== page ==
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Pilgrims walking to Karbala, on Arbaeen

Arbaeen, or fortieth, as it is known by Urdu-speaking Muslims, is a Shi’a religious observation that occurs 40 days after the Day of Ashura, the commemoration of the martyrdom by beheading of Hussein bin Ali, the grandson of the Prophet Muhammad which falls on the 20th day of the month of Safar.

Imam Hussein and 72 supporters martyred in the Battle of Karbala in the year 61 AH (680 CE). Forty days is the usual length of the time of mourning in many Islamic cultures.

The occasion reminds the faithful of the core message behind Hussein’s martyrdom: establishing justice and fighting injustice, no matter what its incarnation—a message that strongly influenced subsequent Shi’a uprisings against the tyranny of Umayyad and Abbasid rule.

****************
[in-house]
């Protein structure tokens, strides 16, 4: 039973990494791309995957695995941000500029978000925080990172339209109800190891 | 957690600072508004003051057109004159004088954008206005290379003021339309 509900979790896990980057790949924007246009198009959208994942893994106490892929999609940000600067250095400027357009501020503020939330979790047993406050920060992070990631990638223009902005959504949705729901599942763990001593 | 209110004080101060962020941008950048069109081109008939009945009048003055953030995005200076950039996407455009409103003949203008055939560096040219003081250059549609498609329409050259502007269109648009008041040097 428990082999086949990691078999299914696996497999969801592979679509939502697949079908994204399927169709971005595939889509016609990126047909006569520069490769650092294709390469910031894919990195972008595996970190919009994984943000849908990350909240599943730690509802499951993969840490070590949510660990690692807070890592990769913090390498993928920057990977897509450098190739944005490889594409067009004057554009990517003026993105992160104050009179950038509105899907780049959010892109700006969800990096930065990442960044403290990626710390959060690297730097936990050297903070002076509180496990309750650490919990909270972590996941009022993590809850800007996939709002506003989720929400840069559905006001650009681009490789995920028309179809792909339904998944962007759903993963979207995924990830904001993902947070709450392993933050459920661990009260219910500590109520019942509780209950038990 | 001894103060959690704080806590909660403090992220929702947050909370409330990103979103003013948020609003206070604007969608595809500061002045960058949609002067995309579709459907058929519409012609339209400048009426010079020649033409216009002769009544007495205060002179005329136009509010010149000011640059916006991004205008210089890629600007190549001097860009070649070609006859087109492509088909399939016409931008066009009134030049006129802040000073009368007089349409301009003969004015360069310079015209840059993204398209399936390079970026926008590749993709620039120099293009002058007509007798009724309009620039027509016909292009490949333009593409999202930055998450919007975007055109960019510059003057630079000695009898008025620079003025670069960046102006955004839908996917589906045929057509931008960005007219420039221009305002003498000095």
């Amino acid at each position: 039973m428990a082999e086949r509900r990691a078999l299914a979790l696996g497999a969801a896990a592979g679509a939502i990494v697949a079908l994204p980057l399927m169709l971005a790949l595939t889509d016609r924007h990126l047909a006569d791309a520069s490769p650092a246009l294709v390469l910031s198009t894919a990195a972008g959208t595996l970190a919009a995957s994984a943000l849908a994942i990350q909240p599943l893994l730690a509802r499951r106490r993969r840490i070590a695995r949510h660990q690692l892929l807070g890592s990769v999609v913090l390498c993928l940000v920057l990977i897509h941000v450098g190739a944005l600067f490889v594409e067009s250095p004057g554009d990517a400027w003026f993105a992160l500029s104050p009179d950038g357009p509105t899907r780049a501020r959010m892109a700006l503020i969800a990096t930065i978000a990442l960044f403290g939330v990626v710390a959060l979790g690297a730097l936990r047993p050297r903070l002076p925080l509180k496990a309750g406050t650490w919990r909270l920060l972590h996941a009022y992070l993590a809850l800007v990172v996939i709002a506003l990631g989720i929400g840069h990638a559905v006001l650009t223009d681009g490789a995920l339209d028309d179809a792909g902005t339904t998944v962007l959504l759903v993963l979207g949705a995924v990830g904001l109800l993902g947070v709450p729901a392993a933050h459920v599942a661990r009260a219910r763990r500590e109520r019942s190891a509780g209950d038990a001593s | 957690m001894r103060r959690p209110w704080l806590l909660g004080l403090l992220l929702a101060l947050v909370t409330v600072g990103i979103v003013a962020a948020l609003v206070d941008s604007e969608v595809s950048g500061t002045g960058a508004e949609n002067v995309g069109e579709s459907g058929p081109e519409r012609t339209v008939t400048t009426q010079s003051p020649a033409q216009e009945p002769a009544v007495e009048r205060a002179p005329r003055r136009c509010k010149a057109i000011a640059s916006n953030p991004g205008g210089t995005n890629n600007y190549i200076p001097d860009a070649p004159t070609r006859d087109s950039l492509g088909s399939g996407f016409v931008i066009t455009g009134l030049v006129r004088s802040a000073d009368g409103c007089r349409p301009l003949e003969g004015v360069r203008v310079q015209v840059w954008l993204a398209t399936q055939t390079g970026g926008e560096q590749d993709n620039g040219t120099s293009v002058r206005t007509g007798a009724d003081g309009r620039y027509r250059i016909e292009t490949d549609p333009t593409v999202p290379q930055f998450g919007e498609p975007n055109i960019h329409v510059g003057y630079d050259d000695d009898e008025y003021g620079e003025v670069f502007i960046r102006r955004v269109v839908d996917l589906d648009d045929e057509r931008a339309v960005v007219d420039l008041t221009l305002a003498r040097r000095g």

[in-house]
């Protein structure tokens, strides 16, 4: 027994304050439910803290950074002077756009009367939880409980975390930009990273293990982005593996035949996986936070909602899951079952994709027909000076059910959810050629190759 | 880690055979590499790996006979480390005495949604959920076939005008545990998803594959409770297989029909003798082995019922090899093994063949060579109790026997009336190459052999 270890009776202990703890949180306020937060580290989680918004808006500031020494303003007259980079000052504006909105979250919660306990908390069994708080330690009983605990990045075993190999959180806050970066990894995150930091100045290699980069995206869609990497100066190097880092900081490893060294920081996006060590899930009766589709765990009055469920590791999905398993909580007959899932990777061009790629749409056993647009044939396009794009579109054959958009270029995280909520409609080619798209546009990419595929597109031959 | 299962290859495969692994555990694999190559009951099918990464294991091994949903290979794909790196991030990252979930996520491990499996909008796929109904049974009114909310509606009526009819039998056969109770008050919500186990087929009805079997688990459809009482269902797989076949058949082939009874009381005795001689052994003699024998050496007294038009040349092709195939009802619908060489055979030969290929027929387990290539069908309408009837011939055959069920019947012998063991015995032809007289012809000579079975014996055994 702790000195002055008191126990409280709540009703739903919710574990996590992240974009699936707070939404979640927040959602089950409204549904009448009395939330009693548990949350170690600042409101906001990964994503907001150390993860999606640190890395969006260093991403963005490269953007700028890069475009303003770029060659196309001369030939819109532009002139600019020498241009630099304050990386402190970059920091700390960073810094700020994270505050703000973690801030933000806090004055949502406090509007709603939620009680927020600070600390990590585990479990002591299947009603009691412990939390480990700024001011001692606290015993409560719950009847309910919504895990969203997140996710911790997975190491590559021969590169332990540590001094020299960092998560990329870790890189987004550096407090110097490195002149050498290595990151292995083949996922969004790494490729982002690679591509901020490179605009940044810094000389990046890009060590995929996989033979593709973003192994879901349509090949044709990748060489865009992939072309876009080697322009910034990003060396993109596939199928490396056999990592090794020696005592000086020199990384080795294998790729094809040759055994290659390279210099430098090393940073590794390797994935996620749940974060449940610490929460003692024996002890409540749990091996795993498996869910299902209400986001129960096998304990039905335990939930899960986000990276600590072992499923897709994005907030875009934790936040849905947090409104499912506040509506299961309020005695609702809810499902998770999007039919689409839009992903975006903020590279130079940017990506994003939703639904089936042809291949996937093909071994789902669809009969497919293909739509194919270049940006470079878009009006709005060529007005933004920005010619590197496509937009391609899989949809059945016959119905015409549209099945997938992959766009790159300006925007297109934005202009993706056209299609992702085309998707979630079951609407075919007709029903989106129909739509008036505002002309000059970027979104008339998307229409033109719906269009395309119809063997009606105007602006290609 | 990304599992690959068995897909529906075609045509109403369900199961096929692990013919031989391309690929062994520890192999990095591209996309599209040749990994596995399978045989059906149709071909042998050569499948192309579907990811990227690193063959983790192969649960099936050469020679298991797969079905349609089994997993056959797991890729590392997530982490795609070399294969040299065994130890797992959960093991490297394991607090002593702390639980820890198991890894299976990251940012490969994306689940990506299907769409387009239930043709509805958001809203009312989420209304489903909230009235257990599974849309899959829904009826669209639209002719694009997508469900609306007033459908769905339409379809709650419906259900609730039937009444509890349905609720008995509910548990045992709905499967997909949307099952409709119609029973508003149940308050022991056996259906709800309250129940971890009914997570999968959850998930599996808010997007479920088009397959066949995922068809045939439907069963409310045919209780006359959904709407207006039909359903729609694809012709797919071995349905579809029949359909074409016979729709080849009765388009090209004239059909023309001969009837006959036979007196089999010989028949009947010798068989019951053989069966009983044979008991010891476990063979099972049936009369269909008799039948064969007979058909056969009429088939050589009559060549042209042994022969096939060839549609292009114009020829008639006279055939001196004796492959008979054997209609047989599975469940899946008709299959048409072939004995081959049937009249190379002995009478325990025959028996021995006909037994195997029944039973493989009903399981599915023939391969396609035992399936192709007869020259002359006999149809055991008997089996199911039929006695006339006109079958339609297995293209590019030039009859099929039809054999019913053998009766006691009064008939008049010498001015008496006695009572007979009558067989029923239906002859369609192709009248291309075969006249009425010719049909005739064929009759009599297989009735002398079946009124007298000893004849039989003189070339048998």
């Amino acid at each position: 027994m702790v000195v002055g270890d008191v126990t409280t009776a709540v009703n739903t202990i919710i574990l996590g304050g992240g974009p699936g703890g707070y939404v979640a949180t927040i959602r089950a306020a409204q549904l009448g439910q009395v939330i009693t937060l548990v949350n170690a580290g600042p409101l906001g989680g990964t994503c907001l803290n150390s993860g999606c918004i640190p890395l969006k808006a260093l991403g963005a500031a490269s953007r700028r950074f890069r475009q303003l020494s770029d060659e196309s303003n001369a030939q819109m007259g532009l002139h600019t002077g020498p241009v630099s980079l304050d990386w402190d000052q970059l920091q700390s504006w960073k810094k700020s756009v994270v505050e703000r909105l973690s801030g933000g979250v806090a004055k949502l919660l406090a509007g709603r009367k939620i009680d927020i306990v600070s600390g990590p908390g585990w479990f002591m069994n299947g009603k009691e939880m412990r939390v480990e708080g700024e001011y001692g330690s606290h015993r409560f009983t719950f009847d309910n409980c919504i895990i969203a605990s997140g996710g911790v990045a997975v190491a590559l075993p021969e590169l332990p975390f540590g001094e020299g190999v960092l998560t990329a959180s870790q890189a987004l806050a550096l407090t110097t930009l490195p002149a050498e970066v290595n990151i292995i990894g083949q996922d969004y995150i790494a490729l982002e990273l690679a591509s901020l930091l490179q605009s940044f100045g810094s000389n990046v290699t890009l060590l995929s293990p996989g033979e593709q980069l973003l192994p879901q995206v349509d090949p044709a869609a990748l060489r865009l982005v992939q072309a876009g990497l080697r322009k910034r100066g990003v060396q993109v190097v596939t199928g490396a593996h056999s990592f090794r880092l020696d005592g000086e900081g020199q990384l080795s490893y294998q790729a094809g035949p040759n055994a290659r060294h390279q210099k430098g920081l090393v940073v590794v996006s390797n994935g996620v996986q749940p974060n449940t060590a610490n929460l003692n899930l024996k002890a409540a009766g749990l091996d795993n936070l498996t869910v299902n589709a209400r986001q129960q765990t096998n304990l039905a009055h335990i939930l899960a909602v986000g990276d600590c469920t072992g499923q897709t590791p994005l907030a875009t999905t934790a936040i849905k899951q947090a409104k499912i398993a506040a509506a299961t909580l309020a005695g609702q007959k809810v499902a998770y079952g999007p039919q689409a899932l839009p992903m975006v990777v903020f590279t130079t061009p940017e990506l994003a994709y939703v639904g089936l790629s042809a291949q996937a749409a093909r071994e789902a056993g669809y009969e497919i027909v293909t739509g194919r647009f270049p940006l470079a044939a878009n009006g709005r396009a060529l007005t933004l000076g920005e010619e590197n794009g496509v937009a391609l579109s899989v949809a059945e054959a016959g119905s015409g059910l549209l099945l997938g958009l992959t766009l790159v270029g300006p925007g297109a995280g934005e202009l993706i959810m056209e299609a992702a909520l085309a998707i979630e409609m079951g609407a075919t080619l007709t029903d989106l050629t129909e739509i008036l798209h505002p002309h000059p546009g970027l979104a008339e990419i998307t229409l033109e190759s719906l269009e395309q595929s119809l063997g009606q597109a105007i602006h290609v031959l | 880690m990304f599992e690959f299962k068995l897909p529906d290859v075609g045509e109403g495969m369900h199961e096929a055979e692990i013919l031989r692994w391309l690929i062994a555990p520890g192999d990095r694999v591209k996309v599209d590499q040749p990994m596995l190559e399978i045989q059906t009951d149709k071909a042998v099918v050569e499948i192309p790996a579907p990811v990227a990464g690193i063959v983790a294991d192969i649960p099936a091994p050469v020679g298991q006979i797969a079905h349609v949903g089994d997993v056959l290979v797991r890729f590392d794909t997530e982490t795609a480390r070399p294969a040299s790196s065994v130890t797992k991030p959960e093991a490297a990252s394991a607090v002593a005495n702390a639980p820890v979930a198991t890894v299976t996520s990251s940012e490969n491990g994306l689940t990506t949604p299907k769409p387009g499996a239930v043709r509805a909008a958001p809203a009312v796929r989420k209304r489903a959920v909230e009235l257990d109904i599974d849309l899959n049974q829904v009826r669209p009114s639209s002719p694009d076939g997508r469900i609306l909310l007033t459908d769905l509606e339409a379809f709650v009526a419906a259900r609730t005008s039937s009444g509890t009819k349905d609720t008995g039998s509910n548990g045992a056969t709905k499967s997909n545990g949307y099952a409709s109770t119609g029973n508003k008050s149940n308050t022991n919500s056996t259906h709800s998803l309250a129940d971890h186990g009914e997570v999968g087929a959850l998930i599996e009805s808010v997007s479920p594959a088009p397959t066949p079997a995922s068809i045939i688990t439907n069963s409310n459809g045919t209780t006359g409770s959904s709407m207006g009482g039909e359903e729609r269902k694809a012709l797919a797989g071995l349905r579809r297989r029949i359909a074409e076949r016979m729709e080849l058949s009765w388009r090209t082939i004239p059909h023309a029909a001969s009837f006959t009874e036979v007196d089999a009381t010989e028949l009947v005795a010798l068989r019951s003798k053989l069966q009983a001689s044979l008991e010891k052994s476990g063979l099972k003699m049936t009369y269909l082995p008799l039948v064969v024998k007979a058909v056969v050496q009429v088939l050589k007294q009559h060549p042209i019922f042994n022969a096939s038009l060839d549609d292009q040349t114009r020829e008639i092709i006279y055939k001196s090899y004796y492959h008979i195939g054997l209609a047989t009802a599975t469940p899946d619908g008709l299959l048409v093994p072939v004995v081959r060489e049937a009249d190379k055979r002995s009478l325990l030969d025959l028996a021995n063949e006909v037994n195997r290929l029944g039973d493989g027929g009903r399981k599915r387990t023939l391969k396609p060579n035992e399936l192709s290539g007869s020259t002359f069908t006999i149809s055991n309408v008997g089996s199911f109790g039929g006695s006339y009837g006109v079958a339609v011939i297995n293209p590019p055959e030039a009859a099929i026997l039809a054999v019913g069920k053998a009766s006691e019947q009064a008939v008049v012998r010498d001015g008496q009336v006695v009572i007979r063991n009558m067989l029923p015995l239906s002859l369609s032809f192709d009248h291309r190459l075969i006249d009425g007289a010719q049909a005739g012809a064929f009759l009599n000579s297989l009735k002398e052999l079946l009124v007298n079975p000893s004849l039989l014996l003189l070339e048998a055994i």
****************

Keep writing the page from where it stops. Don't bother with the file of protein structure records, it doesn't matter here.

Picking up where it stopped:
In the first Arbaeen gathering in the year 62 AH, Jabir ibn Abdullah, a companion of the Prophet, was one of the people who performed a pilgrimage to the burial site of Hussein. Due to his infirmity and probable blindness, he was accompanied by Atiyya bin Saad. His visit coincided with that of the surviving female members of the Prophet’s family and Hussein’s son and heir Imam Zain-Ul-Abidin, who had all been held captive in Damascus by Yazid I, the Umayyad Caliph.

Imam Zain-Ul- Abidin had been too ill to participate in the Battle of Karbala. He later devoted his life to mourning and spreading the message of Imam Hussein’s supreme sacrifice.

The city of Karbala in Iraq, the third holy place of Shi’a Islam, is the center of the proceedings where, in a show of humility, many crawl through the streets of the city while others fall on their hands and knees as they approach the Shrines of Hussein and his brother Abbas ibn Ali.

Observance of Arbaeen in Karbala was banned for many years when Saddam Hussein was president of Iraq. Following the 2003 invasion of Iraq, the observance in April 2003 was broadcast worldwide.